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Schemas in XSLT 2.0 (Was: Re: [xsl] keys and idrefs - XSLT2 request?)

From: Jeni Tennison <jeni@jenitennison.com>
Date: Wed, 10 Oct 2001 11:12:28 -0400 (EDT)
Message-ID: <4811059713.20011010161212@jenitennison.com>
To: xsl-list@lists.mulberrytech.com
CC: xsl-editors@w3.org
David C. wrote:
> using keys in XSLT turns out to be a lot more useful than using id()
> not just because they are more general but importantly because a
> large part of xslt processing is done with non validating parsers
> that might or might not read any DTD.

I think that there are two issues here:

  1. schema/DTD support
  2. schema/DTD availability/reliability

What David's bringing out is the fact that not all XSLT 1.0 processors
use validating parsers all the time. When used with XSLT, the point of
the validation of these parsers is not primarily that they check that
the document adheres to the DTD but rather that the parser makes the
XSLT processor aware that particular attributes are ID attributes and
presents default/fixed attributes as if they were part of the original
document.

As we move into schema-awareness in XSLT/XPath 2.0, we're expecting
not only that XSLT processors will have access to schema-validating
parsers that *validate* the XML document, but also that they make the
post-schema validation infoset (PSVI) available to the XSLT processor.
It's a pretty tall order to put together a XML Schema validator, let
alone one that makes the PSVI available through some kind of API (it
looks like DOM3 will offer one with Abstract Schemas - I don't know if
there's an equivalent SAX interface being worked on).

So, the first question is whether XSLT 2.0 should mandate support of
XML Schema within XSLT processors (i.e. you've got to be able to
validate against XML Schema in order to be a conformant XSLT 2.0
processor). I think the answer is that it shouldn't, for two reasons:

  a. It means that XSLT 2.0 processors developers will either have to
     write their own schema-validating parsers (which is a massive
     effort) or rely on the few open-source schema-validating parsers
     that are available at the moment (Xerces being the obvious one).
     I think this will severely limit the range of implementations
     supporting XSLT 2.0 (particularly in different languages).

  b. It means that XSLT 2.0 processors will be larger and less
     efficient than they are currently, both because of the overhead
     of supporting XML Schema validation and, leading from the first
     reason, because of the lack of competition between the few
     implementations that will be available.

It needn't necessary be an all-or-nothing thing. Just supporting XML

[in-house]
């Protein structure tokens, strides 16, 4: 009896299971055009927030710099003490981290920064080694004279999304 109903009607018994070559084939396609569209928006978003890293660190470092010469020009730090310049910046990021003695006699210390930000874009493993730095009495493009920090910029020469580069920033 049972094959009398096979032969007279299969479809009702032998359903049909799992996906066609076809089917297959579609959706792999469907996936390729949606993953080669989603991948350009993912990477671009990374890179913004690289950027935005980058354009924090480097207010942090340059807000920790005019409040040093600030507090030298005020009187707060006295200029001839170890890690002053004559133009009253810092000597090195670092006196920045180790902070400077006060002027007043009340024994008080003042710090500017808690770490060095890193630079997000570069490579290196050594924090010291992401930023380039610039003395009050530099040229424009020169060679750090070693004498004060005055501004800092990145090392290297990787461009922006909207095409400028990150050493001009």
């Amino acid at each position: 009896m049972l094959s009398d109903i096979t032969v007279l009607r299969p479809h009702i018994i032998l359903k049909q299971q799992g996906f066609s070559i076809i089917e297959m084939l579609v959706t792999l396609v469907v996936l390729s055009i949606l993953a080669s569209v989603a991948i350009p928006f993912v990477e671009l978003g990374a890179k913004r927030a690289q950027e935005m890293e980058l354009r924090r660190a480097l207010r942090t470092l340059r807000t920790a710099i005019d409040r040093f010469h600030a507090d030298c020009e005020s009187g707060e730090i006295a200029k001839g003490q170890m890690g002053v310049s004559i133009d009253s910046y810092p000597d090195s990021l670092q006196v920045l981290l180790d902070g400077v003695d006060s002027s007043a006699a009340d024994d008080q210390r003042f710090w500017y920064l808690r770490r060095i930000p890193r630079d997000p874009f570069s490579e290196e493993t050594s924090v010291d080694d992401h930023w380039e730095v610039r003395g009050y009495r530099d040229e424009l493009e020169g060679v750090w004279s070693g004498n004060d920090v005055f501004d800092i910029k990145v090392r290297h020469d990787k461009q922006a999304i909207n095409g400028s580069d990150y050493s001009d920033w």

Schema - Datatypes would give quite a lot of power without a great
deal of implementation effort (certainly not as much as supporting the
entirety of XML Schema).

For the continued ubiquity of XSLT, I would rather see a large range
of XSLT processors supporting different markets - big processors
offering the power of schema-validation to those who want it, smaller
processors targetting quick transformations. To get that, I think
validation according to XML Schemas should not be obligitory under
XSLT 2.0.

The second issue is how to provide enough support so that it's
possible to write XSLT/XPath that doesn't rely on a schema or DTD
being present in order to achieve a particular result. I was quite
reassured to see the Functions and Operators document offer lots of
casting/constructor operators/functions that imply that you could get
the same behaviour with the same stylesheet whether the schema is
there or not.

Another thought along these lines is how the schema is going to be
made available to the XSLT processor (or validating parser). I would
like to have the *XSLT stylesheet* point to the schema that should be
used with a particular document, overriding any pointer from the
*instance document*. I think it's generally recognised that having a
document provider assert that a document adheres to the DTD or schema
it adheres to is pretty meaningless - you need to know whether it
adheres to the DTD/schema that the stylesheet *expects* it to adhere
to.

What's more, it could be really useful to have different stylesheets
using different schemas with the same document, to give the minimal
validation that they require, for example, or to subtly reclassify
particular element/attribute types for different purposes. (I'm
thinking here about the support for phased validation in Schematron
and how that might apply in XSLT.) Again, having a stylesheet assert
to which schema it expects a document to adhere would support this.

Anyway, as David says, hopefully the XPath 2.0 and XSLT 2.0 WDs will
make the intentions of the WG(s) on this topic clearer and allow us to
make more focussed comments.

Cheers,

Jeni

---
Jeni Tennison
http://www.jenitennison.com/
Received on Wednesday, 10 October 2001 16:41:24 GMT

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